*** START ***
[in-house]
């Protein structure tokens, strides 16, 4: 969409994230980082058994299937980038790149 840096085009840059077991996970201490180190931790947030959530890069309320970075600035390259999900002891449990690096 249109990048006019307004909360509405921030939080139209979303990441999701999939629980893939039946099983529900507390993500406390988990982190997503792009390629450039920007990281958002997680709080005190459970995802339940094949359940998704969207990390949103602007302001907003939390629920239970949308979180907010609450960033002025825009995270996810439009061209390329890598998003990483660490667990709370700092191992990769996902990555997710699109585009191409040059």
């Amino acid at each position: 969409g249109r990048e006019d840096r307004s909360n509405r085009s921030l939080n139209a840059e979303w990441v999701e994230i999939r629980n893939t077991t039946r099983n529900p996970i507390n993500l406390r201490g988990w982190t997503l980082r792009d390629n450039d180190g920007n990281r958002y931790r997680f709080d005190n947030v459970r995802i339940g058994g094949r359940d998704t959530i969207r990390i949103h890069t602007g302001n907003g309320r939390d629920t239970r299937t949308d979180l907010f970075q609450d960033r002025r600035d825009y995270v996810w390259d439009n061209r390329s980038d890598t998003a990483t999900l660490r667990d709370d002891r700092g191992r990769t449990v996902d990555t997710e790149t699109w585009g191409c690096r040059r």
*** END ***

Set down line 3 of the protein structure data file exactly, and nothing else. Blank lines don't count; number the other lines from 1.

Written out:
């Amino acid at each position: 969409g249109r990048e006019d840096r307004s909360n509405r085009s921030l939080n139209a840059e979303w990441v999701e994230i999939r629980n893939t077991t039946r099983n529900p996970i507390n993500l406390r201490g988990w982190t997503l980082r792009d390629n450039d180190g920007n990281r958002y931790r997680f709080d005190n947030v459970r995802i339940g058994g094949r359940d998704t959530i969207r990390i949103h890069t602007g302001n907003g309320r939390d629920t239970r299937t949308d979180l907010f970075q609450d960033r002025r600035d825009y995270v996810w390259d439009n061209r390329s980038d890598t998003a990483t999900l660490r667990d709370d002891r700092g191992r990769t449990v996902d990555t997710e790149t699109w585009g191409c690096r040059r």